One of the many things I like about chubs is how they catch the light as they cruise close to the surface.
It’s not unusual to see a variety of fish performing the same maneuver as this chub. I think what it’s doing is rubbing off parasites that attach themselves to fish. They seem to like this particular rock, possibly because of its rounded top and just the right amount of abrasiveness.
The Bicolor Chub is one of several chubs here, but the only one endemic to Hawaii. While it has a lot of similarities to the Gray Chub, the two-tone coloring makes it easy to identify. Some Bicolor Chubs are dark at the back and light at the front. This one also has the dark top to its head and face. Some of them also have dark backs so that the only light part is the belly area.
Conditions have been terrible for snorkeling lately. There’s been one swell after another barreling in from the northwest, which is good news for surfers, but which churns up the water and makes it hard to see anything.
Despite this, there can be clear patches and it was passing through one of these that I saw this school of chubs swimming by me, nicely illuminated by the sunlight.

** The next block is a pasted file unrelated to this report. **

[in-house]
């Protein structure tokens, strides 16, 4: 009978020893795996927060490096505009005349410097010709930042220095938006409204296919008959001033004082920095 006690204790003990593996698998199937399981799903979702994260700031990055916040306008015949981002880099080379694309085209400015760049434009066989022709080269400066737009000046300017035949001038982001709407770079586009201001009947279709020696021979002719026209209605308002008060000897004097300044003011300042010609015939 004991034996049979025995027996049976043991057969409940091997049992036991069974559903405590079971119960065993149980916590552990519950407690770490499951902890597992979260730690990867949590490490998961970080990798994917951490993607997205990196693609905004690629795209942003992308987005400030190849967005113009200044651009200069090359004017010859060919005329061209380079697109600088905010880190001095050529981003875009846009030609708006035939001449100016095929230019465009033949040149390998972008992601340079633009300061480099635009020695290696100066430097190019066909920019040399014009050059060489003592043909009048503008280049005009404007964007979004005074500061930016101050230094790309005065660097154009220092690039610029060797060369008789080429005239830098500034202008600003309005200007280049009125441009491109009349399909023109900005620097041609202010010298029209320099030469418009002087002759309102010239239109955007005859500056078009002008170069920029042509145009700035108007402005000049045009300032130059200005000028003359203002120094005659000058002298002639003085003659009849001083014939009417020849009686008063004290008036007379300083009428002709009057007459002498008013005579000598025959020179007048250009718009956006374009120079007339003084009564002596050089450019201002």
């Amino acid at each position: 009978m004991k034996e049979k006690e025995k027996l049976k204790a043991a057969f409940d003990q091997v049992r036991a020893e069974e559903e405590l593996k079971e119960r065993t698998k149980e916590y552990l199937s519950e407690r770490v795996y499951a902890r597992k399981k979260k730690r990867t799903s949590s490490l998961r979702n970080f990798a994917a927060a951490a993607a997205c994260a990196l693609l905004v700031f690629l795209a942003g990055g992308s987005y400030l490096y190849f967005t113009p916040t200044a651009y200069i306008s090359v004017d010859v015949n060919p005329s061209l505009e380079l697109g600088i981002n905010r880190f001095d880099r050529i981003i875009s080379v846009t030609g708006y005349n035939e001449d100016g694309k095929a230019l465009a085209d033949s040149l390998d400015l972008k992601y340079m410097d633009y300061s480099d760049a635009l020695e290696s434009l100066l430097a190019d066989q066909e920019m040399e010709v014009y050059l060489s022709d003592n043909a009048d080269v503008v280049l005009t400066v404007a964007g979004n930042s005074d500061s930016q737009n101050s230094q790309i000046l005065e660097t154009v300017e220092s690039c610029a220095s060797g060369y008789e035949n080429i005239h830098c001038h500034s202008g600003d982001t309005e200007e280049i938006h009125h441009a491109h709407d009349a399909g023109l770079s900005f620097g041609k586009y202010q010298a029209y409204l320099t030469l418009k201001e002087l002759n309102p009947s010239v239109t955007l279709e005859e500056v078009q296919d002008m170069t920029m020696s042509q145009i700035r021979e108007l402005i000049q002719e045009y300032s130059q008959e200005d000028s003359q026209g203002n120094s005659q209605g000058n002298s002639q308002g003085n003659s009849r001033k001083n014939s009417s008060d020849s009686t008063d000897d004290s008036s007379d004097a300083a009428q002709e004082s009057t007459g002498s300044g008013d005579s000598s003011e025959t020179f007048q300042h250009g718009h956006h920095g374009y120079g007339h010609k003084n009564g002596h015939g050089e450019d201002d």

A variety of fish swim in the surge over a shallow part of the reef. The yellow chub is an unusual color variant of the gray chubs swimming with it.
Fish swim just below the surface in surging water. The big fish are highfin chubs and the smaller fish are acute halfbeaks.
A variety of reef fish – including yellow tang, goldring surgeonfish, whitebar surgeonfish, brassy chub, and ember parrotfish – forage on a shallow rocky shelf.
The yellow chub in this photo is actually a gray chub, but a few individuals, such as this one, can be yellow, white, or multicolored. This one is something of a regular at one spot on the North Kohala coast.
The orangespine unicornfish is seen in many places along the coast and always has a grumpy look. In this case, it looks like it’s upset that the chub has swum into its territory.